One day recently, going through our newspaper, I picked up a section that had been added to that day’s News-Graphic and I wondered just what a newspaper is.
I don’t think that even though I had been tied to newspapers from high school until today that I had really thought of a definition of “newspaper.” So I got out the dictionary, which I use, mainly, for spelling, and turned to the word: “newspaper, and here is what I found:
“newspaper (nuz pa per), n. A paper printed and distributed, at stated intervals, usually distributed daily or weekly. News, advocate opinions, etc: a paper that has features and advertising.” That is what the “Webster’s New Collegiate Dictionary says.
And, as I turned through the issue, I thought how often our paper comes out. And how our newspaper, The Georgetown News-Graphic completely fills the definition.
Here are a few examples besides local news that the Graphic staff covers.
It is graduation time and what you saw in that issue is pages of information and pictures of local graduates. In all the stories that I have in the many papers I read, include photographs of the hundreds of senior graduates.
The Graphic includes not only individual stories of county events, but a full page of all the week’s events in the county with photographs. There’s also a page of editorials with room to write your own opinions.
And the paper’s news and features go from the county boundaries in all directions.
The sports pages cannot be beaten; you are introduced to “People You Should Know,” “Things You Should Know,” “Find a Friend,” the weather and pictures of every kind of happenings. And ads!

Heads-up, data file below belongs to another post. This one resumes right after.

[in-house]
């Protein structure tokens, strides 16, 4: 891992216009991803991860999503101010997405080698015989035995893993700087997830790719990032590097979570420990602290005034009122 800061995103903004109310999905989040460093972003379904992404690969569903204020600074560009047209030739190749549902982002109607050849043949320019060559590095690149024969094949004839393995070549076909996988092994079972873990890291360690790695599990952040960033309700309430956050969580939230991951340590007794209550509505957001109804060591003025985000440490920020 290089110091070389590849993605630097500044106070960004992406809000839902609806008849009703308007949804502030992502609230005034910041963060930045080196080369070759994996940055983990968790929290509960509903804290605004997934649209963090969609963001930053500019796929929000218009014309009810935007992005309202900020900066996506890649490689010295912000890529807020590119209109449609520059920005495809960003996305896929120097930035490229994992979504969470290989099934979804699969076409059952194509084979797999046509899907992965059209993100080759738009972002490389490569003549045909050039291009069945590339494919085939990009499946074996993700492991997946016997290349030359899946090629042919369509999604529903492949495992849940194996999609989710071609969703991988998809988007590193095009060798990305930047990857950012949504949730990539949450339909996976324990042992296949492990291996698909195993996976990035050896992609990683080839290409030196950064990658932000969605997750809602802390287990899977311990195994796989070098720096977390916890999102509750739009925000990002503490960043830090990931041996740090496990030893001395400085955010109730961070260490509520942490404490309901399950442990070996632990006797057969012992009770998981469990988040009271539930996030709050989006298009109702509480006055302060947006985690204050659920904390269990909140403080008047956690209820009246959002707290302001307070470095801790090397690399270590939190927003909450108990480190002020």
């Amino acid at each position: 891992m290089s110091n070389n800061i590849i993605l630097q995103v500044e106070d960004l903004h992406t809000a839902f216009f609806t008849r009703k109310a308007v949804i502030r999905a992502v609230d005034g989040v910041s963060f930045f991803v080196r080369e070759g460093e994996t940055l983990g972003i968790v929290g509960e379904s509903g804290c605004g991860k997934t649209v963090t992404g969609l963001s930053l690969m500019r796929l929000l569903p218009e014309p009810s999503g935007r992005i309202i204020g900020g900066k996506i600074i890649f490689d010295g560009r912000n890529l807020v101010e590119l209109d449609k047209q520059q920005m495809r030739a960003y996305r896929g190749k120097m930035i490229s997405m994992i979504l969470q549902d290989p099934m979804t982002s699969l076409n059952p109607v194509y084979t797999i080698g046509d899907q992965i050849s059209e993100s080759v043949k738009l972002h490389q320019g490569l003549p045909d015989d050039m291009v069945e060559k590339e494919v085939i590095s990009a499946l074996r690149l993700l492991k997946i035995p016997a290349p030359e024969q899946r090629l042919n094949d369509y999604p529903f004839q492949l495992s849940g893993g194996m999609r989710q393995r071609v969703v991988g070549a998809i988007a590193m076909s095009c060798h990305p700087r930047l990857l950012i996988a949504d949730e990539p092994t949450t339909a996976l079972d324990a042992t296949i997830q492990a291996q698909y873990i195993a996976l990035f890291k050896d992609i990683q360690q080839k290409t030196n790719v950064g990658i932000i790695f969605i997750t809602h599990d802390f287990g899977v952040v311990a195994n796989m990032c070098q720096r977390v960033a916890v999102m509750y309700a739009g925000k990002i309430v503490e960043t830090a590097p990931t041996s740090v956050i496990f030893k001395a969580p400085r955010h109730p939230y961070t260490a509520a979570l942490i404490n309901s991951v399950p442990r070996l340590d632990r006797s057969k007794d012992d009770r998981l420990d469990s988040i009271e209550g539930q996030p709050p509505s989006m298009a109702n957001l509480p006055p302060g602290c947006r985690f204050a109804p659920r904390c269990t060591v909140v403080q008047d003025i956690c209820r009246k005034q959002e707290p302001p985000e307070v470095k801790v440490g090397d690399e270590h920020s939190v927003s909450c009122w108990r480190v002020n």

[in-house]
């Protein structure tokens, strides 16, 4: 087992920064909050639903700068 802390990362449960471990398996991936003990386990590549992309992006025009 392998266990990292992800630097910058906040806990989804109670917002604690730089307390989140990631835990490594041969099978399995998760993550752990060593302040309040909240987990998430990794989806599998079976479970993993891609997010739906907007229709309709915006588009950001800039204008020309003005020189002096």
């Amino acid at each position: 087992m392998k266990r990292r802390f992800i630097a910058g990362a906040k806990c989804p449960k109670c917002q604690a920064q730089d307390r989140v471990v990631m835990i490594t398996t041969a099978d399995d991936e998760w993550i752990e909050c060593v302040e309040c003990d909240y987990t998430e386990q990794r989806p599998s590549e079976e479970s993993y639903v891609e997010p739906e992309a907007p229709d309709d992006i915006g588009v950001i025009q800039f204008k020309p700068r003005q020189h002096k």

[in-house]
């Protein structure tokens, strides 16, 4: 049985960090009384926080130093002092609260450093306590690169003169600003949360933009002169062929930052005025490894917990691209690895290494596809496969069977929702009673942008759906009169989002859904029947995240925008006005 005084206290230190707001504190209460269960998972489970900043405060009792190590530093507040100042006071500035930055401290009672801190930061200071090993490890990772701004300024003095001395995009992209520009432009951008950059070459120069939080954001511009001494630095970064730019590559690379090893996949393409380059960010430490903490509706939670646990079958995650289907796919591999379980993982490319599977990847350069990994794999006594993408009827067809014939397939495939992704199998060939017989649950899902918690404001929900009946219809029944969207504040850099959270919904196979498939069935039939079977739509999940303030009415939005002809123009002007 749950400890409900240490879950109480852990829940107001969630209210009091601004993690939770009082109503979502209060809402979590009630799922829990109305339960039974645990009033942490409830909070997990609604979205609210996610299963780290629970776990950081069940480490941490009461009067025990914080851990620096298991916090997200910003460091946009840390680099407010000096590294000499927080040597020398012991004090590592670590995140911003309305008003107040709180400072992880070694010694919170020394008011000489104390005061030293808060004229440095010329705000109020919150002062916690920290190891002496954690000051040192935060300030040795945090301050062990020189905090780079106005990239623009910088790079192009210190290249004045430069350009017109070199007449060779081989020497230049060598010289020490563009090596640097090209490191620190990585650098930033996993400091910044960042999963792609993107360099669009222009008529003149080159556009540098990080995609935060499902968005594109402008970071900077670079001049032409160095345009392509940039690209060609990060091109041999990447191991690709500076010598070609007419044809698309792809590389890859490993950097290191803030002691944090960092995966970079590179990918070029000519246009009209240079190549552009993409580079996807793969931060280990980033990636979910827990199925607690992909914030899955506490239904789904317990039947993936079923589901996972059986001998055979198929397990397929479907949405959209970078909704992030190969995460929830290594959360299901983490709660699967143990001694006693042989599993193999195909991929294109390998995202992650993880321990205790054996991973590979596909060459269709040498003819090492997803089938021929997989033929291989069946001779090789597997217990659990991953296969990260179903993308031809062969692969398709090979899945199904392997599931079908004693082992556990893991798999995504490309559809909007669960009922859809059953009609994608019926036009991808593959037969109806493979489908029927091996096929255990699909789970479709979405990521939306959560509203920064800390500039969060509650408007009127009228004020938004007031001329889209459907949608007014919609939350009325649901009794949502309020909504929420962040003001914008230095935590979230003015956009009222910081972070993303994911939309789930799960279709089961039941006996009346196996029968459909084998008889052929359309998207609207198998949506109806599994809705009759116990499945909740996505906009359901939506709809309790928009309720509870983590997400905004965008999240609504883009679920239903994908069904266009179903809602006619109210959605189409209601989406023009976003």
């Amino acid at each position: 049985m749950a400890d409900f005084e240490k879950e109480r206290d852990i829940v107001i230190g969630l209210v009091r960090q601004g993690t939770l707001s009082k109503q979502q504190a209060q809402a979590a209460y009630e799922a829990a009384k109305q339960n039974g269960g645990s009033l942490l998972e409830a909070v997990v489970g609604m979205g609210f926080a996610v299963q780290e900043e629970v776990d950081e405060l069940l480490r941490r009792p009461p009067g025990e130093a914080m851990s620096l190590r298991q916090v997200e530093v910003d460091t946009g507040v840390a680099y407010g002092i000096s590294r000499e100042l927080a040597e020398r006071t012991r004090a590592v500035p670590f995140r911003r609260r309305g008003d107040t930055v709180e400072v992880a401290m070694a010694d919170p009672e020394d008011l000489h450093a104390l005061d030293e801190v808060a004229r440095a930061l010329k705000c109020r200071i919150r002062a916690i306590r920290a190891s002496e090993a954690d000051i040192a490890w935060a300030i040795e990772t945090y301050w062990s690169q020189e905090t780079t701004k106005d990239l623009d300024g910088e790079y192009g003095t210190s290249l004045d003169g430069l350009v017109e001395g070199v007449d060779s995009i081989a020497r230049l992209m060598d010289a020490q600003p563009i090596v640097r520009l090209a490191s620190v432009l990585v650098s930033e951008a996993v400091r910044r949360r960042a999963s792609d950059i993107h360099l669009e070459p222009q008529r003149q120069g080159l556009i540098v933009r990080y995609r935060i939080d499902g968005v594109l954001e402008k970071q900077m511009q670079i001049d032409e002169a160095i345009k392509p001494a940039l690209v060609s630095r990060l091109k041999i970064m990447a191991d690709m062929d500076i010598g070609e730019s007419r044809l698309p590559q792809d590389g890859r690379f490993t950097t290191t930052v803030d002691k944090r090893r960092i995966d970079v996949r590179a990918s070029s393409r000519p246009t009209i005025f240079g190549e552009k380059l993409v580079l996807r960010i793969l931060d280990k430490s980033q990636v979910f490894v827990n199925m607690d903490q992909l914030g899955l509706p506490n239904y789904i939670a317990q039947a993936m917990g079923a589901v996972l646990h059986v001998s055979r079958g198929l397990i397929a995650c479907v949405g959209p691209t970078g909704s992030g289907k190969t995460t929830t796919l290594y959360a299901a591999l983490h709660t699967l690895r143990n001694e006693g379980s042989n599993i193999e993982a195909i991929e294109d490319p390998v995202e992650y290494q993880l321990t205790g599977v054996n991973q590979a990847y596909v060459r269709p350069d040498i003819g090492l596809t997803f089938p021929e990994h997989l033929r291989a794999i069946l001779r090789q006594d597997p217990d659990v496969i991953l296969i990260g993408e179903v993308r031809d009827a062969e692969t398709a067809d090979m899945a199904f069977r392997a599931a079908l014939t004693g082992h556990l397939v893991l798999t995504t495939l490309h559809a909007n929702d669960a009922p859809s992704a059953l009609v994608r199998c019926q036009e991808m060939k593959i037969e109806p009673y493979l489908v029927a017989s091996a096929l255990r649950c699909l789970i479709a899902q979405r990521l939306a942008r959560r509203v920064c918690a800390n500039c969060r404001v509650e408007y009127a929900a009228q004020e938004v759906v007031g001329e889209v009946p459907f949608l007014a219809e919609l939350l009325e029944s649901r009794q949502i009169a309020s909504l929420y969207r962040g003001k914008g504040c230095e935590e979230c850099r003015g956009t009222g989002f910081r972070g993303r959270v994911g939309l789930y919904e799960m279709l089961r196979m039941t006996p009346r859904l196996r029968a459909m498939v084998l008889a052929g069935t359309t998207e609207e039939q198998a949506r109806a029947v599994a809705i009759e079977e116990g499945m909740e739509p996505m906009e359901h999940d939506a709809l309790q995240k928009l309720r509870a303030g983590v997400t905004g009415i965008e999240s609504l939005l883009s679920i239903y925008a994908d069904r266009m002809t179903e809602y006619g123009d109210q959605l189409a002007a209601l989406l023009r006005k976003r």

And besides pages of advertisements, there are magazines.
Recently one named Healthy Living had a story on the value of bicycle riding. It made me think of earlier times — my bicycle that I bought with my school lunch money that I saved and would slip off from school and go home to eat a mustard sandwich until I saved enough money to buy a bicycle — which my mother didn’t want me to have, with my own money.
The Graphic magazine’s story you might want to read “Reasons to Embrace Cycling,” might make you want to get on a bicycle because:
“A study conducted by researchers at the University of Glasgow examined more than 260,000 individuals over the course of five years. The study found that cycling to work can cut a rider’s risk of developing heart disease or cancer in half.
“And “exercise boosts brain power and may be able to stave off Alzheimer’s disease in the elderly...”
So, reading might be a good medicine.
Check out the paper for all kinds of things for Scott County, even medicine.
Joe Rhinehart can be reached by e-mail at firstname.lastname@example.org.